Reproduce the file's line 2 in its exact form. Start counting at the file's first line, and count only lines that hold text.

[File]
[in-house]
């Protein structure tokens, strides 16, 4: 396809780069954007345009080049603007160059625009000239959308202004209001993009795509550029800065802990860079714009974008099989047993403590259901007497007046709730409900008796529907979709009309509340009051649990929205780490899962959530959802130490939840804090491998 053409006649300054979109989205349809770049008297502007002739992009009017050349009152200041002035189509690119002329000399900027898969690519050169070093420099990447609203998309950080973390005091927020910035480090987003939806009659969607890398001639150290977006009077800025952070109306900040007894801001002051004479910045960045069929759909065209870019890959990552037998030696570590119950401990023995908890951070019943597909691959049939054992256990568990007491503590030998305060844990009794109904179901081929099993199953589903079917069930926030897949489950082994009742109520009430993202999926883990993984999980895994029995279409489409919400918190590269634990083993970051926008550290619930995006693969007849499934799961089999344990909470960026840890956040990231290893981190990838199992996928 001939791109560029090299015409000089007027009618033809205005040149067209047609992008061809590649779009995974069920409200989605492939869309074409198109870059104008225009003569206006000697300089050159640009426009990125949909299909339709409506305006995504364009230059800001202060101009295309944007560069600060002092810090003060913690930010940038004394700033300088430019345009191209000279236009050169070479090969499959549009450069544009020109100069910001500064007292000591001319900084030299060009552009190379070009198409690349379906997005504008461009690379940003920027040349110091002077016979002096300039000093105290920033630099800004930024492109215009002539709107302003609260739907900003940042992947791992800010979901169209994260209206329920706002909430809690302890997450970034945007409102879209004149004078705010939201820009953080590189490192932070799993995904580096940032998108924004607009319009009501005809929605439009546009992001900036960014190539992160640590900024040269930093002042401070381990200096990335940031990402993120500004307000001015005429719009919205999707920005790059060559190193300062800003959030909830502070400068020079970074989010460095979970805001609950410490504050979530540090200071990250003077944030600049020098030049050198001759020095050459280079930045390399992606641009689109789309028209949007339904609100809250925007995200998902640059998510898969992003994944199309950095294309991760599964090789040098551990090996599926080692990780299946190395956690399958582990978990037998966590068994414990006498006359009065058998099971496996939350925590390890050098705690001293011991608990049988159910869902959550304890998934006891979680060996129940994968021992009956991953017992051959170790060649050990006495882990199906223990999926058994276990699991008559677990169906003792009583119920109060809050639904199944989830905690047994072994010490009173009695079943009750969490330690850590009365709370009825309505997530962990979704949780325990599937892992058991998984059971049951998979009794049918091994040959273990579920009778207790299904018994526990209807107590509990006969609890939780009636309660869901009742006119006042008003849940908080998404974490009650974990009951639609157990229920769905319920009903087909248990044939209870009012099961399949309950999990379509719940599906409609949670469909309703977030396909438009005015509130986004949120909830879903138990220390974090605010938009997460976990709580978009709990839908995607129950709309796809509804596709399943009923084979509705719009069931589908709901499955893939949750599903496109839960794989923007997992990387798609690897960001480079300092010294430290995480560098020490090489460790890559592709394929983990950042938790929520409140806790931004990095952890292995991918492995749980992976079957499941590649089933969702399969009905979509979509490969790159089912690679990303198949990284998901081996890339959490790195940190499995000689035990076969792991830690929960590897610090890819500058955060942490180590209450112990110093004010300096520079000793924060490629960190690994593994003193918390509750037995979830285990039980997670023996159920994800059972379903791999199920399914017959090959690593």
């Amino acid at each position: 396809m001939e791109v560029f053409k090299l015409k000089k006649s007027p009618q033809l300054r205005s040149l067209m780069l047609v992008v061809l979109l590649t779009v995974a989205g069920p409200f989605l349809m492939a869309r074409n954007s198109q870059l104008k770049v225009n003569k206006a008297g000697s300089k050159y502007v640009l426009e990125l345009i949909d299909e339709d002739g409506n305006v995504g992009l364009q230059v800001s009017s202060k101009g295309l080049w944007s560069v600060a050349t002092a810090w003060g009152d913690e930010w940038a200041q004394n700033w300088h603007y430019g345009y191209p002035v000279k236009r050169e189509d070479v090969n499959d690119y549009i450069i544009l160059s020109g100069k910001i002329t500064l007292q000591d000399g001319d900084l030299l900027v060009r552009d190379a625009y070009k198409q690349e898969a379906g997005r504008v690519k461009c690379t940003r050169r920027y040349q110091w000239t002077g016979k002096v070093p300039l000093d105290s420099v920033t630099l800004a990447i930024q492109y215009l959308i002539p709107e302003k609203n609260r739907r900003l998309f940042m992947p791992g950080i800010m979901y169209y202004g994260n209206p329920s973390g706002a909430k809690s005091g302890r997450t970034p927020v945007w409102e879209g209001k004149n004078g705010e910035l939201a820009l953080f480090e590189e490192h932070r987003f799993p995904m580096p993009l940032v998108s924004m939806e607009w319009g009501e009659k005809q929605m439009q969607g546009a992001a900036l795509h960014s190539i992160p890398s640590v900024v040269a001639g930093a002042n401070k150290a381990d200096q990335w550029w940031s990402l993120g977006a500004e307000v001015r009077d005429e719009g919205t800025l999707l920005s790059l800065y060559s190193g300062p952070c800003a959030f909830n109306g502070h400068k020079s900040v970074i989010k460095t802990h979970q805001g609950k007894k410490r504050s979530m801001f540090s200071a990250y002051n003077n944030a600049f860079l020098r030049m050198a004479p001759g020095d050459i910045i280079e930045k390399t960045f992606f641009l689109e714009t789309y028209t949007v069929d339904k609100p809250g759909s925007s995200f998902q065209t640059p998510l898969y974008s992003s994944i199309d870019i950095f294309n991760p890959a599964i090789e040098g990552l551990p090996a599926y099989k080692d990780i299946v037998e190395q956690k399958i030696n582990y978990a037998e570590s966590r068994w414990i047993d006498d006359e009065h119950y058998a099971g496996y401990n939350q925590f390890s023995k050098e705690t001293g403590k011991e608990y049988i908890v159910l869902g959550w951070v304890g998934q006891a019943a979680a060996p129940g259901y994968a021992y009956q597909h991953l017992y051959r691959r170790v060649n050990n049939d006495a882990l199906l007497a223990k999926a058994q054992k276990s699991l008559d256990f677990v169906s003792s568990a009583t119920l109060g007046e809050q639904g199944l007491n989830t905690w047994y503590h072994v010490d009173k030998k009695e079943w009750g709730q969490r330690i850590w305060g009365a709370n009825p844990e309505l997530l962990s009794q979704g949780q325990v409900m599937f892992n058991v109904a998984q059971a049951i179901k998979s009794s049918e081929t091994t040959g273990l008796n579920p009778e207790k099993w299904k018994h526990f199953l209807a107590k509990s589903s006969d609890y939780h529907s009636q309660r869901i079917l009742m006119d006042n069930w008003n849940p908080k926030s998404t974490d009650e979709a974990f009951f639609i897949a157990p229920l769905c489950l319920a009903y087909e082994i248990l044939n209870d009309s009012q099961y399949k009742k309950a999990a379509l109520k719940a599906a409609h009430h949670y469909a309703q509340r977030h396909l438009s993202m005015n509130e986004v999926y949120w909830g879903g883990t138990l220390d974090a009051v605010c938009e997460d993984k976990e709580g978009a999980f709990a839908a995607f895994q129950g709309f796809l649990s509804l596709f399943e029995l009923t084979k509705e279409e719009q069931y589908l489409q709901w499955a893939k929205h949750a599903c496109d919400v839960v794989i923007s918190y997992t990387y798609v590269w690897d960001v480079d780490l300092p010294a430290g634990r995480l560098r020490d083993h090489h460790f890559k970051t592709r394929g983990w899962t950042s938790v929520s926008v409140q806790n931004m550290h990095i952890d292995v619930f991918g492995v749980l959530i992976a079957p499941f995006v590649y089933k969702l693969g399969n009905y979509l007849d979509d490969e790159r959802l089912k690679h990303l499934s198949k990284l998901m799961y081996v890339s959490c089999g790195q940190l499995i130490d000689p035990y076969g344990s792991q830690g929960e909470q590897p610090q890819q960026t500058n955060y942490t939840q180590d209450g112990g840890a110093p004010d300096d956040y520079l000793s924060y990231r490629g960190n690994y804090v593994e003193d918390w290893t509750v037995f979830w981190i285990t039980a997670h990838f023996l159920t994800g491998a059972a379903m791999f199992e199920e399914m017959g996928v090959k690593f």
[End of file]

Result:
């Protein structure tokens, strides 16, 4: 396809780069954007345009080049603007160059625009000239959308202004209001993009795509550029800065802990860079714009974008099989047993403590259901007497007046709730409900008796529907979709009309509340009051649990929205780490899962959530959802130490939840804090491998 053409006649300054979109989205349809770049008297502007002739992009009017050349009152200041002035189509690119002329000399900027898969690519050169070093420099990447609203998309950080973390005091927020910035480090987003939806009659969607890398001639150290977006009077800025952070109306900040007894801001002051004479910045960045069929759909065209870019890959990552037998030696570590119950401990023995908890951070019943597909691959049939054992256990568990007491503590030998305060844990009794109904179901081929099993199953589903079917069930926030897949489950082994009742109520009430993202999926883990993984999980895994029995279409489409919400918190590269634990083993970051926008550290619930995006693969007849499934799961089999344990909470960026840890956040990231290893981190990838199992996928 001939791109560029090299015409000089007027009618033809205005040149067209047609992008061809590649779009995974069920409200989605492939869309074409198109870059104008225009003569206006000697300089050159640009426009990125949909299909339709409506305006995504364009230059800001202060101009295309944007560069600060002092810090003060913690930010940038004394700033300088430019345009191209000279236009050169070479090969499959549009450069544009020109100069910001500064007292000591001319900084030299060009552009190379070009198409690349379906997005504008461009690379940003920027040349110091002077016979002096300039000093105290920033630099800004930024492109215009002539709107302003609260739907900003940042992947791992800010979901169209994260209206329920706002909430809690302890997450970034945007409102879209004149004078705010939201820009953080590189490192932070799993995904580096940032998108924004607009319009009501005809929605439009546009992001900036960014190539992160640590900024040269930093002042401070381990200096990335940031990402993120500004307000001015005429719009919205999707920005790059060559190193300062800003959030909830502070400068020079970074989010460095979970805001609950410490504050979530540090200071990250003077944030600049020098030049050198001759020095050459280079930045390399992606641009689109789309028209949007339904609100809250925007995200998902640059998510898969992003994944199309950095294309991760599964090789040098551990090996599926080692990780299946190395956690399958582990978990037998966590068994414990006498006359009065058998099971496996939350925590390890050098705690001293011991608990049988159910869902959550304890998934006891979680060996129940994968021992009956991953017992051959170790060649050990006495882990199906223990999926058994276990699991008559677990169906003792009583119920109060809050639904199944989830905690047994072994010490009173009695079943009750969490330690850590009365709370009825309505997530962990979704949780325990599937892992058991998984059971049951998979009794049918091994040959273990579920009778207790299904018994526990209807107590509990006969609890939780009636309660869901009742006119006042008003849940908080998404974490009650974990009951639609157990229920769905319920009903087909248990044939209870009012099961399949309950999990379509719940599906409609949670469909309703977030396909438009005015509130986004949120909830879903138990220390974090605010938009997460976990709580978009709990839908995607129950709309796809509804596709399943009923084979509705719009069931589908709901499955893939949750599903496109839960794989923007997992990387798609690897960001480079300092010294430290995480560098020490090489460790890559592709394929983990950042938790929520409140806790931004990095952890292995991918492995749980992976079957499941590649089933969702399969009905979509979509490969790159089912690679990303198949990284998901081996890339959490790195940190499995000689035990076969792991830690929960590897610090890819500058955060942490180590209450112990110093004010300096520079000793924060490629960190690994593994003193918390509750037995979830285990039980997670023996159920994800059972379903791999199920399914017959090959690593």